K.V. Paxton is Lead Pastor at Grace Baptist Church, Quinlan, Texas. He’s a Palestinian-American, graduate of Criswell College, Midwestern Seminary, and a veteran of the United States Air Force.
The Southern Baptist Convention is at a crossroads. We may not be battling for inerrancy like we did during the often-referenced “Conservative Resurgence,” but the future is no less at stake for our convention. Millennials and minorities, both inside and outside of the SBC, are watching what we do next with great interest on a host of topics. And though I am often given to hyperbole, I do not think it is hyperbolic to expect a potential mass disengagement of young SBCers if they see the wrong choices made or that their voice isn’t being heard. The future of our convention is at stake.
With this in mind, I am casting my vote this June in Dallas for J.D. Greear as the next president of the Southern Baptist Convention. What I mentioned above is partly why I believe in Greear. Allow me to give you 3 main reasons why I am voting for Greear next month:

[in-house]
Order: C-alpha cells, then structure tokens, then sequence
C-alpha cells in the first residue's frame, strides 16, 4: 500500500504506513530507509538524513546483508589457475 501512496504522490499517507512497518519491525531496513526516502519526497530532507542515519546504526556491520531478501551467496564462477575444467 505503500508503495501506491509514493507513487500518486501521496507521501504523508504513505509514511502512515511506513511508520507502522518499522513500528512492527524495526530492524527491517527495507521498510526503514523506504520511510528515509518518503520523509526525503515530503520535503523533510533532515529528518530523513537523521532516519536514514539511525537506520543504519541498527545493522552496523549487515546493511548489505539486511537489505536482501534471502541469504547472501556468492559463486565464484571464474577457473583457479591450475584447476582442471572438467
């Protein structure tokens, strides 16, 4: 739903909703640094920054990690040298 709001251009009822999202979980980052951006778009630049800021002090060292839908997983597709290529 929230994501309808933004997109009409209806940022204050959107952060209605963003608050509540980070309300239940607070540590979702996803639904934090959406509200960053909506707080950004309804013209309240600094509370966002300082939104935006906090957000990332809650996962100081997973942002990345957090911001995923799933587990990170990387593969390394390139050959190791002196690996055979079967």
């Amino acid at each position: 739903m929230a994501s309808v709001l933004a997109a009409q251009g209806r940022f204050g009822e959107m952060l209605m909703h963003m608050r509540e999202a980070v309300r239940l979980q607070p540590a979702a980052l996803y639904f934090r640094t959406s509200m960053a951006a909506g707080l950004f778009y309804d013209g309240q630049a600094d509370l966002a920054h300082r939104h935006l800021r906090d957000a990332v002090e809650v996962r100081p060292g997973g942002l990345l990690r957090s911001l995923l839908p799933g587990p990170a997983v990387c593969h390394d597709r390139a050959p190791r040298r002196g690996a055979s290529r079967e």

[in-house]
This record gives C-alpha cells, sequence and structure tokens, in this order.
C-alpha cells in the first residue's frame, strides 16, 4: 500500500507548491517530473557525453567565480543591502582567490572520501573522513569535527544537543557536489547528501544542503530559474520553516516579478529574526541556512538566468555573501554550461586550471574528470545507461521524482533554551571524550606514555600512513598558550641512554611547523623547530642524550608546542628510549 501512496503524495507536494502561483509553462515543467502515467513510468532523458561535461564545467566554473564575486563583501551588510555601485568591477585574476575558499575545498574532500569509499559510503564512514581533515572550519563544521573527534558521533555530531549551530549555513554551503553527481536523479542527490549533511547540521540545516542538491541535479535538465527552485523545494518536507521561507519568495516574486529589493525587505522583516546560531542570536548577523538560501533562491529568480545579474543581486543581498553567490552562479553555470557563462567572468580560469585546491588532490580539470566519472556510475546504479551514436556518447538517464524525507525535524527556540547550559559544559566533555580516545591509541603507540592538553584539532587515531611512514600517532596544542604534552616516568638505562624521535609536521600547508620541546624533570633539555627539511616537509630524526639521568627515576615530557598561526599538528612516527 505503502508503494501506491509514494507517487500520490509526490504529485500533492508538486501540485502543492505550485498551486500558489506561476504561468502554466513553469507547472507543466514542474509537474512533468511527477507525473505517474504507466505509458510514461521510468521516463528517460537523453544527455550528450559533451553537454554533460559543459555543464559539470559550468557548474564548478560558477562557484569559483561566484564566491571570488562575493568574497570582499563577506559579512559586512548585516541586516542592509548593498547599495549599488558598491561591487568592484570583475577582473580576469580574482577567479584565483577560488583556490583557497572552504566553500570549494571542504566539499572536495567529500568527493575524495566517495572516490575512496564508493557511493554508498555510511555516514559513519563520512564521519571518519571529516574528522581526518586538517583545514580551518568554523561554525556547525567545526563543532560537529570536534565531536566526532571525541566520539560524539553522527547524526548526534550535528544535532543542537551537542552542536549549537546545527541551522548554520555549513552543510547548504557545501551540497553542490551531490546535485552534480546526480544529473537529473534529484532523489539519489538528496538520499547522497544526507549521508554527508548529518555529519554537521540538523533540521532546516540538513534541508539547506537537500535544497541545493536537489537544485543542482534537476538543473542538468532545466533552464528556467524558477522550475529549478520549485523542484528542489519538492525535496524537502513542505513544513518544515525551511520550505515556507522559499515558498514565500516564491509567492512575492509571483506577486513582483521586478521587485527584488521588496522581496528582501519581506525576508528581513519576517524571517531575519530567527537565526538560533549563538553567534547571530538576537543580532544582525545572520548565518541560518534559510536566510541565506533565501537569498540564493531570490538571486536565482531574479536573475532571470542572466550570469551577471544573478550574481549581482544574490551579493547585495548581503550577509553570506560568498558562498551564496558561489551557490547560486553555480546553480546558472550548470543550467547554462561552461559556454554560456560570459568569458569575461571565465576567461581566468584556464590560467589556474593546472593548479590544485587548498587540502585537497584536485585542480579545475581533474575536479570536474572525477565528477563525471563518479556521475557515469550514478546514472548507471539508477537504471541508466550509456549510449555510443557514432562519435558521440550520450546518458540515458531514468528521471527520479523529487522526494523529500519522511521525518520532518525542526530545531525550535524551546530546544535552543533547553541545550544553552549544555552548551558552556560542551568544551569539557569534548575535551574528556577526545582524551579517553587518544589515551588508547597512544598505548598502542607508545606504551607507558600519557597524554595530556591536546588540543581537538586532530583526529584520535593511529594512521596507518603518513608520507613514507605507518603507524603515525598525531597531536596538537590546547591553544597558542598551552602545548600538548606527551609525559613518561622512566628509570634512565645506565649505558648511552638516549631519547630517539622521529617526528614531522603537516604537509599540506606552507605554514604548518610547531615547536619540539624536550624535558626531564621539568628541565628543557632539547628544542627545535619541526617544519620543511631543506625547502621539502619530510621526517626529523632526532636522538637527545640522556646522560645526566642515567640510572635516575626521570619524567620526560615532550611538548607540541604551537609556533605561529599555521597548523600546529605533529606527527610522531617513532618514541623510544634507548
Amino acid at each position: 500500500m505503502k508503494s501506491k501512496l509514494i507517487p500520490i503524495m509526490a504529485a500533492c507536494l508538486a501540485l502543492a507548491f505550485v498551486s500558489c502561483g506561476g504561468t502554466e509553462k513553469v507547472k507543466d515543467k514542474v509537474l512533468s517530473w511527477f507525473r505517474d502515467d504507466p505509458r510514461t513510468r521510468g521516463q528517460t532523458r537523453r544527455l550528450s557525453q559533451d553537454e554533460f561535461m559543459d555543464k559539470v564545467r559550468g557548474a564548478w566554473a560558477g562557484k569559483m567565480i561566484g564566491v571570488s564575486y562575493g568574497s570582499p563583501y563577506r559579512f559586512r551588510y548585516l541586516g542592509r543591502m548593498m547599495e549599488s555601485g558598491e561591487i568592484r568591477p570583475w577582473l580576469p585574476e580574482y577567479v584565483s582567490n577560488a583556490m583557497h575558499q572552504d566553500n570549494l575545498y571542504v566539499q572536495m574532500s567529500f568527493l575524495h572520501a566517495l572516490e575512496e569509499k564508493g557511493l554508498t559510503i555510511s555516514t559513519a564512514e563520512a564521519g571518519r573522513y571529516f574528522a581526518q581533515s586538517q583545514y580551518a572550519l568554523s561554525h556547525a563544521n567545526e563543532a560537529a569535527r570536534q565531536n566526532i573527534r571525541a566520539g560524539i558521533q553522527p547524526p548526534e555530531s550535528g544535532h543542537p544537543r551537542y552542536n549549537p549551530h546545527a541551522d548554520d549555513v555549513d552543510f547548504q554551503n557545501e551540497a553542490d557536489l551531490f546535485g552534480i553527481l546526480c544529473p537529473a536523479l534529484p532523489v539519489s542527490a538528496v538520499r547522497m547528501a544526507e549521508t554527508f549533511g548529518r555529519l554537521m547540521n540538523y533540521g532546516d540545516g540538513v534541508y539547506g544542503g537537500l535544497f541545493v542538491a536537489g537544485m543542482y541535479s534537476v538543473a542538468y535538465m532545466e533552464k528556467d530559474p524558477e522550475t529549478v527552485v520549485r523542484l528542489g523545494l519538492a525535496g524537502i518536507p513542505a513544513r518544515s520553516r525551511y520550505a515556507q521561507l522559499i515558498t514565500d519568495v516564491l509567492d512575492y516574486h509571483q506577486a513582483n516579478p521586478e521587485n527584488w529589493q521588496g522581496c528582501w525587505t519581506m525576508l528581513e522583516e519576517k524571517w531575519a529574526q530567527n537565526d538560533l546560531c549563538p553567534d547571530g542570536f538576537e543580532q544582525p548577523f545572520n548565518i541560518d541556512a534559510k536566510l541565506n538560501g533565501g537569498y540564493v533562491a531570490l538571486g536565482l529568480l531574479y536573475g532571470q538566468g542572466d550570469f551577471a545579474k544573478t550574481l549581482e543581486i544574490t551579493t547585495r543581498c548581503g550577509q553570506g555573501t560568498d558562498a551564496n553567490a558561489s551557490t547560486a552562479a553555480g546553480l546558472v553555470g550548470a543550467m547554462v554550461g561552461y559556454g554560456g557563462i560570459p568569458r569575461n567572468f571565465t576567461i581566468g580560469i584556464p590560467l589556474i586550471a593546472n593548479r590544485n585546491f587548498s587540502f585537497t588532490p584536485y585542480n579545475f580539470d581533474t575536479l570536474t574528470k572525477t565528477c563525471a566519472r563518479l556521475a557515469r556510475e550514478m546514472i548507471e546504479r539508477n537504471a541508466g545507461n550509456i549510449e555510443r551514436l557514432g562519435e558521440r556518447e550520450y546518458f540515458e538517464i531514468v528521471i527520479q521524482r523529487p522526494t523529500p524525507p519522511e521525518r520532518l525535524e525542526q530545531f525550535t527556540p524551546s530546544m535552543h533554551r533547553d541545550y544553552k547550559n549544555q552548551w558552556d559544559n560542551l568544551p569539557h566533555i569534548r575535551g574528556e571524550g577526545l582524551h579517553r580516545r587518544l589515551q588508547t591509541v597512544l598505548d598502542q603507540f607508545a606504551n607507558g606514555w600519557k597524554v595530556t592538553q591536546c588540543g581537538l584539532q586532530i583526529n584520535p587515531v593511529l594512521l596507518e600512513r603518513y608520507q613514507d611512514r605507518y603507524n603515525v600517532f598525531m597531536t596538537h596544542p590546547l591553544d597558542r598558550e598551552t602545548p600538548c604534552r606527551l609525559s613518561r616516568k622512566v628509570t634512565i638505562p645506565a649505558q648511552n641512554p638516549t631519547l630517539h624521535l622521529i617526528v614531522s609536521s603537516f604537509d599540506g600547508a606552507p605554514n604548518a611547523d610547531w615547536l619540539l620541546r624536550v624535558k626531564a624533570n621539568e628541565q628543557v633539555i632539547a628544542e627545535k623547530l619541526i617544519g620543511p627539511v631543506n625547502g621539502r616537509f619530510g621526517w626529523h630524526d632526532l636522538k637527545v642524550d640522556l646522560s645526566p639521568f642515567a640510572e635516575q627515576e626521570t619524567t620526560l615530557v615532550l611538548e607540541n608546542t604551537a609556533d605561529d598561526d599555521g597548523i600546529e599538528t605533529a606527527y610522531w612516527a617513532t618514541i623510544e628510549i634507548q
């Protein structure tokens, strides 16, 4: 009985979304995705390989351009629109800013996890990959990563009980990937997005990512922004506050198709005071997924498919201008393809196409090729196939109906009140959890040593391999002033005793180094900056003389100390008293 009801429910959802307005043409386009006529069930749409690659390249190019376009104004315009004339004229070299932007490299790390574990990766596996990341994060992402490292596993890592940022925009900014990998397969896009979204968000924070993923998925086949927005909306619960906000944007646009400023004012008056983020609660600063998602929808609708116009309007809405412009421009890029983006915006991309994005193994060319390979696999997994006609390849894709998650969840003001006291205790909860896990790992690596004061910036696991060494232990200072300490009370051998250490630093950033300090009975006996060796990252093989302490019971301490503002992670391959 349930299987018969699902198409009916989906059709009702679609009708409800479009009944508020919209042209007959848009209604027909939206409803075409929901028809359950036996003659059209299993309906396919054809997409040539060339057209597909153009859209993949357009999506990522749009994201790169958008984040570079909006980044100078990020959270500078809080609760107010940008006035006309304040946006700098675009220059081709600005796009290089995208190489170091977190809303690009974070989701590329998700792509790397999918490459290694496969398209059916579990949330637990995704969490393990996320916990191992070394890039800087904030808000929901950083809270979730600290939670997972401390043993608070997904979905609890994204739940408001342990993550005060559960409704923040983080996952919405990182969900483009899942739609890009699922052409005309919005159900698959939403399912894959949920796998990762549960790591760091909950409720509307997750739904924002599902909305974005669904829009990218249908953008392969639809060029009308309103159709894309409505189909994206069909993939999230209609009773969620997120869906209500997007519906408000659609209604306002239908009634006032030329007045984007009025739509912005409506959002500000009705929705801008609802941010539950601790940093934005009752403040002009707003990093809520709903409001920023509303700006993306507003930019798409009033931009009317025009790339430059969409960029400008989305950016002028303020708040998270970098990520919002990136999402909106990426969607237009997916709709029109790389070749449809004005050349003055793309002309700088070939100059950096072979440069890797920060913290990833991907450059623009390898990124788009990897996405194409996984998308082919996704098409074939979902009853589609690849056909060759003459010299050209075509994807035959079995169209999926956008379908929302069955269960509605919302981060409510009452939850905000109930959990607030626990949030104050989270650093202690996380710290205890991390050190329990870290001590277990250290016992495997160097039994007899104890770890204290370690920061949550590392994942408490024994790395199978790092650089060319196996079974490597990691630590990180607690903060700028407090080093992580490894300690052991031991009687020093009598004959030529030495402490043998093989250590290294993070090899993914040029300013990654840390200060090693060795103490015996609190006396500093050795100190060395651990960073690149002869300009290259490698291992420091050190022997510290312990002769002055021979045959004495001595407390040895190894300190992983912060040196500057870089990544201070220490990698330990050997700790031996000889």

Honors the Past with an Eye on the Future
As a casual observer of Greear’s in the last decade or so, I have seen and heard him honor the past while leading his church into the future. Greear has acknowledged that he stands on the shoulders of those who came before him and offers gratitude to them for their contributions. However, Greear has cultivated an environment at the Summit Church that reaches the next generation. On top of this, Greear’s vision is to continue (note that word, since they are already doing this) to plant churches well into the future.
Further, one look at Greear’s members and staff will also show an eclectic collection of people across generational lines and different ethnic groups. Greear has proven that he can bring generations and groups together for the cause of Christ and has explicitly stated that diversity will be a goal of his as president.